The 81st Annual Meeting of the American Association of Physical Anthropologists (2012)


Growing up gibbon: evidence for direct teaching and social learning in a cooperative breeding ape, the siamang (Symphalangus syndactylus), at the El Paso Zoo

FIONA G. MCCROSSIN1 and BRENDA R. BENEFIT2.

1MESA (Math Engineering and Science Association), Las Cruces High School, 2Anthropology, New Mexico State University

Saturday 4:45-5:00, Grand Ballroom II Add to calendar

The cooperative breeding hypothesis suggests that species relying on allomaternal care should show more teaching-like behavior and social learning than independent breeders like chimpanzees. To test this hypothesis in the closest sister group to great apes, approaches to parenting and juvenile learning were examined in a family of siamangs at the El Paso Zoo. The study extends from before the couple had offspring in 2006, through the birth of a female in 2007 and of a male in 2011, to the present. Both the adult male and juvenile female exhibit allomaternal behaviors.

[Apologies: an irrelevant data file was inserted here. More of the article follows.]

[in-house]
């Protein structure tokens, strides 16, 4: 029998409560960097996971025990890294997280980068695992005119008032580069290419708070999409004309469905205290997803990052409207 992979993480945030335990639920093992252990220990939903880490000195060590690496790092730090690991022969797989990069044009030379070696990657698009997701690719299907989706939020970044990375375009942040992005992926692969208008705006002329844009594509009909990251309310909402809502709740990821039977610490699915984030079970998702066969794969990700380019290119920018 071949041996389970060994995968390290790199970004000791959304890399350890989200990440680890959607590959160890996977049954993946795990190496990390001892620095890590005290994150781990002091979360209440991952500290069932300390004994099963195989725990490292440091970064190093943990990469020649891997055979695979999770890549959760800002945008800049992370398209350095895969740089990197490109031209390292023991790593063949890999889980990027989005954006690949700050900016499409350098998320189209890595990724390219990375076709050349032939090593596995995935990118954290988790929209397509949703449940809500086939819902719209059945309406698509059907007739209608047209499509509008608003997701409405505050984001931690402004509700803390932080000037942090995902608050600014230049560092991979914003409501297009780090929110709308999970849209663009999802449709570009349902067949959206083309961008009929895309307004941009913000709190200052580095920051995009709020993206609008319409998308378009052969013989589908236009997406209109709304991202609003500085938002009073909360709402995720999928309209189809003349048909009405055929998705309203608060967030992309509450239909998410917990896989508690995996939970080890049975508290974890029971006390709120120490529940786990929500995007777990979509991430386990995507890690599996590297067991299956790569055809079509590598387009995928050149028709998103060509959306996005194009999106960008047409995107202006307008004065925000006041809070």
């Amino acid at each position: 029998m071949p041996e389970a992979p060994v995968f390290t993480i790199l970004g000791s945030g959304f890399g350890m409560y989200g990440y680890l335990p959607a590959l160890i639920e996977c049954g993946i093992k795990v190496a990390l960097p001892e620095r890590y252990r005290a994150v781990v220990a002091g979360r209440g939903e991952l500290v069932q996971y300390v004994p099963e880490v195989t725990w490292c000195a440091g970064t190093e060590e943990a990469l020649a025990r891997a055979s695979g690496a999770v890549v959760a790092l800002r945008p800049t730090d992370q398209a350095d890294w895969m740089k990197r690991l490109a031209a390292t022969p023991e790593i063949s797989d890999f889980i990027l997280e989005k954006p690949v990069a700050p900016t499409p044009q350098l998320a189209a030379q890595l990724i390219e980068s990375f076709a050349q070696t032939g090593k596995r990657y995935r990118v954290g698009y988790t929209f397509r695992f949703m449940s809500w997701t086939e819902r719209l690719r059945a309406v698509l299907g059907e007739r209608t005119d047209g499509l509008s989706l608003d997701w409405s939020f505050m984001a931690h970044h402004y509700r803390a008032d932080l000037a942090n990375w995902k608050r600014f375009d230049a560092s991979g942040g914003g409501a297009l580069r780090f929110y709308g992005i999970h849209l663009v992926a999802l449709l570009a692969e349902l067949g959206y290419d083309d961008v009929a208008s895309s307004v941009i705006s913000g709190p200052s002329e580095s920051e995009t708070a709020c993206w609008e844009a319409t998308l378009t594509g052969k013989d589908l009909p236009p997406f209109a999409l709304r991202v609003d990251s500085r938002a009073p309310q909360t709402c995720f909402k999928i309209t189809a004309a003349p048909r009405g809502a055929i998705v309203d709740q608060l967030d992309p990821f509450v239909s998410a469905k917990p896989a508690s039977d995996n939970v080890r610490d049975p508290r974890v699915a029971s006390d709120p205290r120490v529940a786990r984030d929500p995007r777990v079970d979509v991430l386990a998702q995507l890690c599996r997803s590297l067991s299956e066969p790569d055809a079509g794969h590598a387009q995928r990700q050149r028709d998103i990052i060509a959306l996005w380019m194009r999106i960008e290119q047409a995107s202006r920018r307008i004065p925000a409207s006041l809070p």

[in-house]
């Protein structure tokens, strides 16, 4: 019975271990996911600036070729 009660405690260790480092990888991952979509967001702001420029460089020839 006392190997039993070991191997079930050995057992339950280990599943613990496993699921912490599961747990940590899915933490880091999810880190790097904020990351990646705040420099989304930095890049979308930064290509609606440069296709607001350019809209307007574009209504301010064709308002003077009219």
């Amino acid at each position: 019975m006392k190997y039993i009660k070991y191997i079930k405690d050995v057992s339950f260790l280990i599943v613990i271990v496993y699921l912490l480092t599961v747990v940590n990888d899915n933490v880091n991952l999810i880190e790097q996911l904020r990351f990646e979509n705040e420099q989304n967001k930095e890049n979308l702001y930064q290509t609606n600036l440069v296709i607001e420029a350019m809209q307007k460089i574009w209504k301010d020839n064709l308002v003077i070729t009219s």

From January 2009 to May 2011 the adult siamangs were observed using a particular set of logs as a latrine, a family custom not practiced by wild siamangs. During 2009 and 2010 the juvenile female always joined her mother on the latrine and expressed great curiosity toward latrine use, but was not observed using it herself. In January 2011 the adult male began actively teaching the juvenile latrine use. On one occasion he pulled her by her hand to the latrine and bared his teeth at her until she sat on it and used it. On another occasion the three year old went to her father and pulled on his throat sac until he took her by the hand down to the latrine, where they both used it while sitting next to each other. This and other examples are interpreted as evidence for direct teaching, social learning and shared intentionality in siamangs, supporting the cooperative breeding hypothesis.

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